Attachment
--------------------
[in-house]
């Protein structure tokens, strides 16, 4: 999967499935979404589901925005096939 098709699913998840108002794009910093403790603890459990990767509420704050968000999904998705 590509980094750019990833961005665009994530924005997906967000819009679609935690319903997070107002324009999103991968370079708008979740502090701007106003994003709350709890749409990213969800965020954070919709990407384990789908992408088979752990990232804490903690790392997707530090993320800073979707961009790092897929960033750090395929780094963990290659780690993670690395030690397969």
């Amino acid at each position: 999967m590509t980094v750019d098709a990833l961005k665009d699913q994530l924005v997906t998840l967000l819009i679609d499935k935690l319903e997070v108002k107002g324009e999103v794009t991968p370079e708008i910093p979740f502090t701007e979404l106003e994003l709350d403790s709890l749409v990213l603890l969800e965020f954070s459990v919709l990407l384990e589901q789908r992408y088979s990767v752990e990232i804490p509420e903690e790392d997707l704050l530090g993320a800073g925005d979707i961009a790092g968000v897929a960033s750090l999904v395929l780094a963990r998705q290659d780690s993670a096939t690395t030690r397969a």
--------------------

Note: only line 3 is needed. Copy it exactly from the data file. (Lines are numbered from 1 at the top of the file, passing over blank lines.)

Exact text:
């Amino acid at each position: 999967m590509t980094v750019d098709a990833l961005k665009d699913q994530l924005v997906t998840l967000l819009i679609d499935k935690l319903e997070v108002k107002g324009e999103v794009t991968p370079e708008i910093p979740f502090t701007e979404l106003e994003l709350d403790s709890l749409v990213l603890l969800e965020f954070s459990v919709l990407l384990e589901q789908r992408y088979s990767v752990e990232i804490p509420e903690e790392d997707l704050l530090g993320a800073g925005d979707i961009a790092g968000v897929a960033s750090l999904v395929l780094a963990r998705q290659d780690s993670a096939t690395t030690r397969a």